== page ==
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Selective Head Cooling for Acute Hypoxic Ischemic Encephalopathy

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Presentation on theme: "Selective Head Cooling for Acute Hypoxic Ischemic Encephalopathy"— Presentation transcript:

1 Selective Head Cooling for Acute Hypoxic Ischemic Encephalopathy
Caroline O. Chua, MD Chief, Neonatal Fellow Regional NICU Maria Fareri Children’s Hospital at Westchester Medical Center Lance A. Parton, MD Associate Director Regional NICU Maria Fareri Children’s Hospital at Westchester Medical Center 1

2 Hypoxic Ischemic Encephalopathy
One of the leading causes of severe long-term neurologic deficits in infants and children (cerebral palsy) Incidence of 2-3 per 1,000 term live births Etiologies: abruptio (25%), uterine rupture, prepartum hemorrhage, dystocia, prolapsed cord, placental insufficiency, twins, extramural deliveries Mortality is 15-20% >25% of survivors have permanent disabilities

3 HYPOXIA - ISCHEMIA Anaerobic Glycolysis ATP Adenosine Lactate
Glutamate Hypothermia NMDA Receptor NMDA receptor blocker Hypoxanthine Intracellular Ca+ Ca+ channel blocker Xanthine oxidase inhibitors Activates NOS Activates Lipases Activates proteases Activates nuclease Cyclooxygenase inhibitors Xanthine NO O2 Free Fatty Acids Disruption of cytoskeleton Damage to DNA Superoxide radicals O2 Free Radicals Free radical scavengers Free Radicals Free Radicals NEURONAL CELL DEATH

4 Potential Therapeutic Window
Foundation Fact The ability to identify infants at highest risk for progressing to HIE is critical Hypoxia Ischemia Injury No Injury Primary Energy Failure Resolve Secondary Energy Failure Resolve Injury Latent phase Potential Therapeutic Window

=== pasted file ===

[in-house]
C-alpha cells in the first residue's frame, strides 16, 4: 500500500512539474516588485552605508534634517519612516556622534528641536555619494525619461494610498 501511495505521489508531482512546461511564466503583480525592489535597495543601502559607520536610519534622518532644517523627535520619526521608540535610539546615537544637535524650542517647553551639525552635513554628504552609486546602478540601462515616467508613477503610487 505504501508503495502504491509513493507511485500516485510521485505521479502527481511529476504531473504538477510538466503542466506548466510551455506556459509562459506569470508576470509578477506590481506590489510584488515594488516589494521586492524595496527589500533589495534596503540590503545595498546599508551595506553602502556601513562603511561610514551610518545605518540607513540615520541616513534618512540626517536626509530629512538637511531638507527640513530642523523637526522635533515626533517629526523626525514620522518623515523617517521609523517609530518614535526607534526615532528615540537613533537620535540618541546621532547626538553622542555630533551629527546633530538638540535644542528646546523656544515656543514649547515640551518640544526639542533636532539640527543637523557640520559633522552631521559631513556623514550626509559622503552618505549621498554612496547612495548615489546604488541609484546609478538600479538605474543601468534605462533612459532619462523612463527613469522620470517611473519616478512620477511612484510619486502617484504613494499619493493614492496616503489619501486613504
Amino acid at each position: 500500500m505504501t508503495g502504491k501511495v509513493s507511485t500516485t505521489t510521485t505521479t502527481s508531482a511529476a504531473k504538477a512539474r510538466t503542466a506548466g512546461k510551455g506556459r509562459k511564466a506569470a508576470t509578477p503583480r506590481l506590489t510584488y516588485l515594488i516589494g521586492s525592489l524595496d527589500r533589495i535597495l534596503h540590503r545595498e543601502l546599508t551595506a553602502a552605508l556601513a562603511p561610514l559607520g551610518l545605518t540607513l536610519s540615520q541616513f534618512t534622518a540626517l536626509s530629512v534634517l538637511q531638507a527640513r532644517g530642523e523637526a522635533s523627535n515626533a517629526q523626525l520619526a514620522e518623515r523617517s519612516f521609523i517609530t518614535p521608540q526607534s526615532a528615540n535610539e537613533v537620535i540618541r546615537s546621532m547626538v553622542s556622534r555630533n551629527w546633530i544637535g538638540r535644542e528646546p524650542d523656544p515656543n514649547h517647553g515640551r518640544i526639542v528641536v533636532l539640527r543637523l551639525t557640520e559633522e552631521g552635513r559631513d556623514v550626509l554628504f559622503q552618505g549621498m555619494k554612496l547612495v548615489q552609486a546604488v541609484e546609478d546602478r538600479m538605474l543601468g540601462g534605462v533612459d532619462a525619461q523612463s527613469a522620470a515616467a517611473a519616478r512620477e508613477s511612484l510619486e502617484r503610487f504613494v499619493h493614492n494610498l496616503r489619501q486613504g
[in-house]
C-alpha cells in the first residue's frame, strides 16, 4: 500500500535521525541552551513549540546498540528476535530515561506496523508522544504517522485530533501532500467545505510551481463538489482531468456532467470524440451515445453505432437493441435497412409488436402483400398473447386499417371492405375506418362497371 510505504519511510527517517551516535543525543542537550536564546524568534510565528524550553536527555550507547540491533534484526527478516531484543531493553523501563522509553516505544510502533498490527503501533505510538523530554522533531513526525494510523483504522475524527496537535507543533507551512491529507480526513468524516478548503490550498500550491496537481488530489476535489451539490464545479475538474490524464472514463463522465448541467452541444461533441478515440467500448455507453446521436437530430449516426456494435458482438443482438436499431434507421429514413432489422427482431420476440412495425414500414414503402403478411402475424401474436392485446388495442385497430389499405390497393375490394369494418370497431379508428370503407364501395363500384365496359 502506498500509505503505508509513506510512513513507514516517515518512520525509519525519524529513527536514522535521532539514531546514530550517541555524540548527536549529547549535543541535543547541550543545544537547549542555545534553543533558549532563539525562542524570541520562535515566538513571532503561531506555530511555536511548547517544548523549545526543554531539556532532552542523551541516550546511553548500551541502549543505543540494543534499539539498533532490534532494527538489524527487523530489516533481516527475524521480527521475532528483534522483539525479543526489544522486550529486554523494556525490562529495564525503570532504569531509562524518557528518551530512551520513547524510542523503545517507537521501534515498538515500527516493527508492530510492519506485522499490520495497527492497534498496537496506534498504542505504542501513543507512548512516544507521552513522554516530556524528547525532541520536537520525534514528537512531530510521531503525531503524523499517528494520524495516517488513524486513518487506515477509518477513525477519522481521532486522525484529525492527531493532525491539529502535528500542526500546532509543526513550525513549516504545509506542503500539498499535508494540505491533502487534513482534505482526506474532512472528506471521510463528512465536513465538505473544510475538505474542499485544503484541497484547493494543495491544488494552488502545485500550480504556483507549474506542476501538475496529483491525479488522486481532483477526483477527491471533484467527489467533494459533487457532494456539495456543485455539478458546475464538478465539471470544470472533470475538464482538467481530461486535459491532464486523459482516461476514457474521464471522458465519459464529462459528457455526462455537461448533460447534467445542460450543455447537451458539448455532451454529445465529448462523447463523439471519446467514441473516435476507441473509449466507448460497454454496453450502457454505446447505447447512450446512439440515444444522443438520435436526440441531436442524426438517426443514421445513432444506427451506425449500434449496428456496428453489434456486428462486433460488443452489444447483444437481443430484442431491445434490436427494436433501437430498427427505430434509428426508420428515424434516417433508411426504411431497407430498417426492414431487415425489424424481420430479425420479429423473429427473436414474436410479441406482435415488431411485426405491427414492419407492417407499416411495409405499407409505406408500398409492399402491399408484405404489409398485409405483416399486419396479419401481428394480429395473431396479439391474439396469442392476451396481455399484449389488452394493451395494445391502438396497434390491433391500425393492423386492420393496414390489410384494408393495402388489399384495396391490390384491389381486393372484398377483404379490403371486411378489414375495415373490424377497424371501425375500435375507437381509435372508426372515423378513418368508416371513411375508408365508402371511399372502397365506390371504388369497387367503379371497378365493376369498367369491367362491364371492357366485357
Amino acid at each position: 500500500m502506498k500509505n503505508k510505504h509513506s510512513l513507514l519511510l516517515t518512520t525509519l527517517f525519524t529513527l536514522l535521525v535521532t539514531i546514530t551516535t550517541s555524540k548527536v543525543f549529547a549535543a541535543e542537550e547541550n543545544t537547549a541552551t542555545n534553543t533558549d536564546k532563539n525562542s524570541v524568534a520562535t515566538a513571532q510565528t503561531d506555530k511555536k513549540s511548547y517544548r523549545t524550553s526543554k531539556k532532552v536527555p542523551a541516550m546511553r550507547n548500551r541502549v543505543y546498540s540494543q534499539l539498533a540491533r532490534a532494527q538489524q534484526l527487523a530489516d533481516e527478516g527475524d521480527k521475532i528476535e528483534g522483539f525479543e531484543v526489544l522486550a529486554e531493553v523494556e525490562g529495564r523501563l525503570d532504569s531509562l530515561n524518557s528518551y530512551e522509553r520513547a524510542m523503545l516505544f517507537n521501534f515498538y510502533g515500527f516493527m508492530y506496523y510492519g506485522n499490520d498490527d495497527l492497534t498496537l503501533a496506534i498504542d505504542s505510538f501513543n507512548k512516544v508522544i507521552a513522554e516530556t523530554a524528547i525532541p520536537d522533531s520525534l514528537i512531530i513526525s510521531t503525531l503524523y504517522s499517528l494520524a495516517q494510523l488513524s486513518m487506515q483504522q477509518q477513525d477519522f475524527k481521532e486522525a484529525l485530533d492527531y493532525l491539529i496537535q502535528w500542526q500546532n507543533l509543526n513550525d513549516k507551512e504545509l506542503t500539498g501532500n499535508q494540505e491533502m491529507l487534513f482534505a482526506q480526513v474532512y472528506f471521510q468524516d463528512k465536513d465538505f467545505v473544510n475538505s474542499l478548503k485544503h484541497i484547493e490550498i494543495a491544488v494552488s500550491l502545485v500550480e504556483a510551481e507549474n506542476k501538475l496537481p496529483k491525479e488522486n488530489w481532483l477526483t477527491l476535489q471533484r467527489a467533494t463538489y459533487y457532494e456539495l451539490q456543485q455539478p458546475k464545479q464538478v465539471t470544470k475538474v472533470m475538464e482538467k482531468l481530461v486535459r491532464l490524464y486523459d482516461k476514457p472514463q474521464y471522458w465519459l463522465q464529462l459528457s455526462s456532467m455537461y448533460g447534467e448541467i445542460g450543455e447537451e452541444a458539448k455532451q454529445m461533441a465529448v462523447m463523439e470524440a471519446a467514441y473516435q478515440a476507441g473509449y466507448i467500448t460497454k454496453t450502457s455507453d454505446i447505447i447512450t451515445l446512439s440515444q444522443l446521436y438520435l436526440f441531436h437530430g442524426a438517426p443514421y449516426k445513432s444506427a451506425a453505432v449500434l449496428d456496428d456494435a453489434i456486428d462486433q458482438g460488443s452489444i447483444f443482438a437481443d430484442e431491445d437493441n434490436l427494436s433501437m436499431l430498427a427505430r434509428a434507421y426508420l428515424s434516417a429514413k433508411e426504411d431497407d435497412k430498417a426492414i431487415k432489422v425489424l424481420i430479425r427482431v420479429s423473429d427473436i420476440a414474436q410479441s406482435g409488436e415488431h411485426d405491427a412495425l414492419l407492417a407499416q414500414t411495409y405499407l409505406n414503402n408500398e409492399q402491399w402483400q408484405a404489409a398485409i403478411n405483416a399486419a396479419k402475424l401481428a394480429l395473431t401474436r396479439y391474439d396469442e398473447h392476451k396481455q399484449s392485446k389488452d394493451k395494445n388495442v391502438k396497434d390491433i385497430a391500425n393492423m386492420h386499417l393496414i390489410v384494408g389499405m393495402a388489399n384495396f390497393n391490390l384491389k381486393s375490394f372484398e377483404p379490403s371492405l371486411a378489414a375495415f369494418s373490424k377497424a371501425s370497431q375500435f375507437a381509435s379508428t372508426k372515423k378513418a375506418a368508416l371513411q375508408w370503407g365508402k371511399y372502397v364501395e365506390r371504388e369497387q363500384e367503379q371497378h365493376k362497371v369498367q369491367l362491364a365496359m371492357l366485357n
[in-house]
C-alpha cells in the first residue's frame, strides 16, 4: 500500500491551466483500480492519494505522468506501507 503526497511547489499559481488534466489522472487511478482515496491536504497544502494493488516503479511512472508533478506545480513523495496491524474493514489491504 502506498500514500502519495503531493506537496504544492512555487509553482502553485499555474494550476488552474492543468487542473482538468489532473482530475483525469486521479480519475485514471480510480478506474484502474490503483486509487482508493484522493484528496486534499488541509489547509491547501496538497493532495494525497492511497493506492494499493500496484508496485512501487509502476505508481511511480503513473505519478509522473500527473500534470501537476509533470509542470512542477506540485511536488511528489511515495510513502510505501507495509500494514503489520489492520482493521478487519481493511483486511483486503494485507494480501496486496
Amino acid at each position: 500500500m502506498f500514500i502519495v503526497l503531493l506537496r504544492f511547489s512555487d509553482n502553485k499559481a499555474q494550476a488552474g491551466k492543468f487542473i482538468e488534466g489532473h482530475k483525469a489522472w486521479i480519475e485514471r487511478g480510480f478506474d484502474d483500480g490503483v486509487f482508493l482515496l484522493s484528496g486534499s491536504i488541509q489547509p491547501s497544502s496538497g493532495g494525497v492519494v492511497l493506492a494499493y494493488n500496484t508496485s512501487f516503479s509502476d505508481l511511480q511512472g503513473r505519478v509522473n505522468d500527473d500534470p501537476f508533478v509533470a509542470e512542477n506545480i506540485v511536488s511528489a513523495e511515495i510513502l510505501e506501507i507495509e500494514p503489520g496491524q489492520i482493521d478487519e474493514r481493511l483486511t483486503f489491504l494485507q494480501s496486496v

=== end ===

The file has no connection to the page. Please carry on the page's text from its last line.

5 Hypothermic Treatment of HIE
2 phases to injury Initial insult at birth Secondary failure starts within 6-24 hours of birth Therapeutic window of 6 hours

6 Head Cooling: How It Works
Reduces cellular metabolic demands, delaying depolarization Reduces release of excitatory amino acids (e.g. glutamate) and free radicals Reduces intracellular reactions of excitatory amino acids Reduces release of pro-inflammatory cytokines, microglial activation, and neutrophil recruitment. Suppression of apoptotic biochemical pathways (e.g. caspase activity).

7 Selective Head Cooling
Technique Head is fitted with cooling cap Body is warmed with radiant warmer Advantages Brain is cooler than the rest of the body Fewer side effects

8 Cool-Cap Trial Randomized, controlled, masked, multi-center (25), international trial (n=234) Protocol: Standard of care or rectal temp of 34 to 35C for 72 hours using cool cap Passively rewarmed for 4 h (at ~0.5C/h) Primary end point: death or severe neurodevelopmental disability at 18 months Confirmed Cool-Cap System is Effective & Safe Gluckman et al. Lancet. 2005; 365:

9 Cool-Cap Trial Findings – Efficacy
Statistically significant treatment effect for moderately abnormal aEEG (p = 0.04) Moderate encephalopathy: 1 out of 6 is shifted from unfavorable to favorable outcome Severe encephalopathy: no effect on death and severe disability Gluckman et al. Lancet. 2005; 365:

10 Cool-Cap Trial Findings – Safety
No statistical difference in 18 mos 33% (36/108) cooled vs. 38% (42/110) control No difference in rates of any Serious Adverse Events Scalp edema in some – resolved quickly Conclusion – Cooling is safe when the Cool-Cap clinical trial protocol is followed Gluckman et al. Lancet. 2005; 365:

11 Predictive Calculations of Efficacy for Hypothermia to treat Neonatal HIE Perlman and Shah, 2008